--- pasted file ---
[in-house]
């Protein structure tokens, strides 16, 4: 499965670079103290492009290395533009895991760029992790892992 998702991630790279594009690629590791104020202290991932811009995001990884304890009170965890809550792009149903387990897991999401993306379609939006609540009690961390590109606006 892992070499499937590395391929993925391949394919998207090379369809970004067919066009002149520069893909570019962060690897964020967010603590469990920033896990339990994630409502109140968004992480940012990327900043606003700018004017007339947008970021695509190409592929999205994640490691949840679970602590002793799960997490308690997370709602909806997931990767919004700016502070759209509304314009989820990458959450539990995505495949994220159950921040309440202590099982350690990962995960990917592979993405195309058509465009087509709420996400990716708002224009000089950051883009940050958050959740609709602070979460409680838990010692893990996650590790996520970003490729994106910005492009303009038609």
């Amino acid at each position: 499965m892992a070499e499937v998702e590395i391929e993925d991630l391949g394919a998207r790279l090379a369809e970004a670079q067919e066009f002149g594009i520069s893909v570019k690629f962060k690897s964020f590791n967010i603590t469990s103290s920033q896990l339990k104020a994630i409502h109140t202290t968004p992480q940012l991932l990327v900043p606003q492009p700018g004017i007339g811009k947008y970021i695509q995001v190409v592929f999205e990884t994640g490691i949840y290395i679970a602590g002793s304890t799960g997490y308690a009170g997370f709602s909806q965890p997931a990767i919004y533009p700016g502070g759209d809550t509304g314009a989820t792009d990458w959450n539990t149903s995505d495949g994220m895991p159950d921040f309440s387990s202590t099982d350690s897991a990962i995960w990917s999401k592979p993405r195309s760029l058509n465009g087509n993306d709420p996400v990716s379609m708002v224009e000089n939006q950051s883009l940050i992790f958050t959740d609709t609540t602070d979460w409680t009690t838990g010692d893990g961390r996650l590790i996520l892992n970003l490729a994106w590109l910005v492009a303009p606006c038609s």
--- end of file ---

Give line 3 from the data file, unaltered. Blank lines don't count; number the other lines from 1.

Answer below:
């Amino acid at each position: 499965m892992a070499e499937v998702e590395i391929e993925d991630l391949g394919a998207r790279l090379a369809e970004a670079q067919e066009f002149g594009i520069s893909v570019k690629f962060k690897s964020f590791n967010i603590t469990s103290s920033q896990l339990k104020a994630i409502h109140t202290t968004p992480q940012l991932l990327v900043p606003q492009p700018g004017i007339g811009k947008y970021i695509q995001v190409v592929f999205e990884t994640g490691i949840y290395i679970a602590g002793s304890t799960g997490y308690a009170g997370f709602s909806q965890p997931a990767i919004y533009p700016g502070g759209d809550t509304g314009a989820t792009d990458w959450n539990t149903s995505d495949g994220m895991p159950d921040f309440s387990s202590t099982d350690s897991a990962i995960w990917s999401k592979p993405r195309s760029l058509n465009g087509n993306d709420p996400v990716s379609m708002v224009e000089n939006q950051s883009l940050i992790f958050t959740d609709t609540t602070d979460w409680t009690t838990g010692d893990g961390r996650l590790i996520l892992n970003l490729a994106w590109l910005v492009a303009p606006c038609s």